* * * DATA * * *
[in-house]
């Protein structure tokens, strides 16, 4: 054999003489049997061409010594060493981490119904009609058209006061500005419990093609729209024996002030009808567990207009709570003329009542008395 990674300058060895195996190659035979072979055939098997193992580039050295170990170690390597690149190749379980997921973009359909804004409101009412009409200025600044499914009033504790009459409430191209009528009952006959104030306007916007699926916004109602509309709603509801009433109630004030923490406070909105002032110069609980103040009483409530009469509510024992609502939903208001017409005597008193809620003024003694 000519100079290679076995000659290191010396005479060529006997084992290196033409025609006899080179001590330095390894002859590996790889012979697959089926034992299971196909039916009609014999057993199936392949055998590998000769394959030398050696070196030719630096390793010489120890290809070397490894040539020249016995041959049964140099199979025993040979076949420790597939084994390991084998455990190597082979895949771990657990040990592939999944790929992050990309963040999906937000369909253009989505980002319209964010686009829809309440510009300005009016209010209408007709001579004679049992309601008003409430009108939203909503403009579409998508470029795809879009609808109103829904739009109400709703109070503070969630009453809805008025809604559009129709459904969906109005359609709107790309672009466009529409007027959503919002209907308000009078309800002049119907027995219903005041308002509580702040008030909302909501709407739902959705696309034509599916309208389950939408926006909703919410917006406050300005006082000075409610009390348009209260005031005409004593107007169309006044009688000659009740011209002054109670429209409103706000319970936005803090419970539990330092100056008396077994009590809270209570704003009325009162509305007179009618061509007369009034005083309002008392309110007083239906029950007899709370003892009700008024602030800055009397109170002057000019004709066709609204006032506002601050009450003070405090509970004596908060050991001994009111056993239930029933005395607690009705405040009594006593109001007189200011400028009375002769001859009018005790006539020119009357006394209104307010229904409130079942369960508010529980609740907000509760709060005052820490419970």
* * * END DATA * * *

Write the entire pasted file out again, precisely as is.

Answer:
[in-house]
């Protein structure tokens, strides 16, 4: 054999003489049997061409010594060493981490119904009609058209006061500005419990093609729209024996002030009808567990207009709570003329009542008395 990674300058060895195996190659035979072979055939098997193992580039050295170990170690390597690149190749379980997921973009359909804004409101009412009409200025600044499914009033504790009459409430191209009528009952006959104030306007916007699926916004109602509309709603509801009433109630004030923490406070909105002032110069609980103040009483409530009469509510024992609502939903208001017409005597008193809620003024003694 000519100079290679076995000659290191010396005479060529006997084992290196033409025609006899080179001590330095390894002859590996790889012979697959089926034992299971196909039916009609014999057993199936392949055998590998000769394959030398050696070196030719630096390793010489120890290809070397490894040539020249016995041959049964140099199979025993040979076949420790597939084994390991084998455990190597082979895949771990657990040990592939999944790929992050990309963040999906937000369909253009989505980002319209964010686009829809309440510009300005009016209010209408007709001579004679049992309601008003409430009108939203909503403009579409998508470029795809879009609808109103829904739009109400709703109070503070969630009453809805008025809604559009129709459904969906109005359609709107790309672009466009529409007027959503919002209907308000009078309800002049119907027995219903005041308002509580702040008030909302909501709407739902959705696309034509599916309208389950939408926006909703919410917006406050300005006082000075409610009390348009209260005031005409004593107007169309006044009688000659009740011209002054109670429209409103706000319970936005803090419970539990330092100056008396077994009590809270209570704003009325009162509305007179009618061509007369009034005083309002008392309110007083239906029950007899709370003892009700008024602030800055009397109170002057000019004709066709609204006032506002601050009450003070405090509970004596908060050991001994009111056993239930029933005395607690009705405040009594006593109001007189200011400028009375002769001859009018005790006539020119009357006394209104307010229904409130079942369960508010529980609740907000509760709060005052820490419970």